New Selection Algorithm to Secure Tor Connection between Client and Guard; Torproject's Response Mechanism on Controversial Incidents

Sun, Siyang, School of Engineering and Applied Science, University of Virginia
Wayland, Kent, Engineering and Society, University of Virginia
Sun, Yixin, EN-Comp Science Dept, University of Virginia

People always say that the 21 st century is the age of the world wide web. Since the invention of the world wide web in the late 20th century, it has been developing and, then, skyrocketing in professional and everyday life. However, since the early internet was developed as a tool for higher education and research, security of the internet was not at the top of the developer's mind. Nowadays, almost everyone has a device that’s the size of their pawn which can access the internet: smartphones. Also smart home devices are ubiquitous in American homes. However, the security of the internet is often overlooked, large corporations and the government are tracking ordinary citizens like you and me. To solve this privacy issue, many developers are searching and making tools to help ordinary people to have more privacy on the internet. My technical research topic is on the Onion Router (Tor), which is an open source project that routes users through different servers to help mask their identity. However, certain servers are safer for clients than others. My research topic aims to find a new algorithm to choose better servers for clients to go through to provide added anonymity. My STS topic looks at the social impact of such tools; where anonymity could bring privacy to ordinary citizens, but it also better hides cyber criminals from law enforcement. I will look into how Tor handles such trade offs as an organization.

On the modern internet, users usually find the shortest path to their destination server when requesting a website. In this way, the package will show its destination and origin information such as ip address. Tor routes user data through a volunteer run server where these web requests will be passed on under a different origin. Tor uses three servers to hide the user's identity, this way no one server knows the origin and destination of a web request. Some servers have implemented a technology called ROA or ROV. ROA is like a certified ownership of an ip address, in this way no server on the way could falsely claim a packet. ROV is the validation of the ROA object, making sure the data is routed correctly. Only when a client has ROA and the server has ROV, or vice versa, could the validation come into work. So my technical research project aims to find a new algorithm using bandwidth discount to better match up client and server so that there are more ROA and ROV pairs which would increase security by allowing validation. I have first used a python simulator to test the performance of the algorithm. Then, I modified the Tor source code to implement this algorithm on the actual Tor program to test the viability of this algorithm. After these experiments, the performance of my algorithm is comparable to the original algorithm. The security metrics have surpassed the original algorithm.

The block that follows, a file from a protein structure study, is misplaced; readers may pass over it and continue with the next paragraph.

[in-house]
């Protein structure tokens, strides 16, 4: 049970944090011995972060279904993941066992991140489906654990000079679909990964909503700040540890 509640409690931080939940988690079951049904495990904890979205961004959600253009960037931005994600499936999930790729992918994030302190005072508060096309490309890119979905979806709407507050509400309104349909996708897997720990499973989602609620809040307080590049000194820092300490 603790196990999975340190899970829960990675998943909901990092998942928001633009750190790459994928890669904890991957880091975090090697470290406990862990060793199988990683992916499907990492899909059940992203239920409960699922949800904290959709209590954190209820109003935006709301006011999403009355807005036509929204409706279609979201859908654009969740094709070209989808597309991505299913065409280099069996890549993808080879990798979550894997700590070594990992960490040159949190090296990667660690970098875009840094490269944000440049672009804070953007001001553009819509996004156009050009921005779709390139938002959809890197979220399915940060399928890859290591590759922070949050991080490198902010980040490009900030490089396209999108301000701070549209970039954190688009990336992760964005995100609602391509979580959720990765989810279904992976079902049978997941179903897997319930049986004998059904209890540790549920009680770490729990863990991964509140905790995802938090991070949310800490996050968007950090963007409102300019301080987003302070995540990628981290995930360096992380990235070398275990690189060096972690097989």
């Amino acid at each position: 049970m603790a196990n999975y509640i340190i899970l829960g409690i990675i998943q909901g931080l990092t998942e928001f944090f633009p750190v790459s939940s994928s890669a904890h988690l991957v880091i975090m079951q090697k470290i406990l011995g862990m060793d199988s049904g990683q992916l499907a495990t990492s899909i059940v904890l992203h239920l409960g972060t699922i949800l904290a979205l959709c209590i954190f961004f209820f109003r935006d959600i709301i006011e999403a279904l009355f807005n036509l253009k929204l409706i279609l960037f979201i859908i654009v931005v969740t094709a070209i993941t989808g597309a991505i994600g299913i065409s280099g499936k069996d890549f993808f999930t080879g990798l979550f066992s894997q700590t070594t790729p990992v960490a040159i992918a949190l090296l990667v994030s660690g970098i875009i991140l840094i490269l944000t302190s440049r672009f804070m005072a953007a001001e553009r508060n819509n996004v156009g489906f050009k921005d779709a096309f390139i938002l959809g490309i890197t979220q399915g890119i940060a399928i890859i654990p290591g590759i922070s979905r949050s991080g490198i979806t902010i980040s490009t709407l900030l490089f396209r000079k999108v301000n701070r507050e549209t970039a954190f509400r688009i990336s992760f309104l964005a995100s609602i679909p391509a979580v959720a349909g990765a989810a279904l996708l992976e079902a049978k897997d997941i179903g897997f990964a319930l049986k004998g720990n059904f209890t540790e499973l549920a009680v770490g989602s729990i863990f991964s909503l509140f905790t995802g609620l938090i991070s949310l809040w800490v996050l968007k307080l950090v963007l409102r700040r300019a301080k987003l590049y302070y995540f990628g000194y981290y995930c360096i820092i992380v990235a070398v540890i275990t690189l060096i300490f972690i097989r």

Tor brings privacy and freedom to ordinary users at no cost. However, it also acts as a perfect hideout for cyber criminals to conduct illegal activities on the web. I researched the current opinion on Tor in regards to its social impact. I looked at how users can affect Tor goal setting as well as how Tor can change its user's life. This completed the actor network system in my research project. I also looked into Tor policy and official forums to take a peek into the inner workings of Tor. I have conducted interviews with fellow students to gain some insight into the current opinion on Tor from college students inside and outside the tech field. After executing these research techniques, I have concluded that the user's of Tor affects Tor's goal setting when there are new needs from users. Tor affects its user's by exposing them to a whole new world of free internet to those in a censored country. This will change their world view and ultimately have the chance to change certain authoritarian governments through peaceful evolution.

In conclusion, I think I have achieved all of my goals except for running Tor on a large scale simulator. Large simulation needs a lot of computing resources and planning, so this has been eliminated from the technical portion. My project was fruitful since I have gained more social insight into the technical project I am working on, giving me more confidence in the justfulness of the software I am developing. Future developers should continue my research by running the algorithm in a large scale simulation to gain more confidence in the performance metrics of my project.

BS (Bachelor of Science)
Tor, The Onion Router, Torproject
All rights reserved (no additional license for public reuse)
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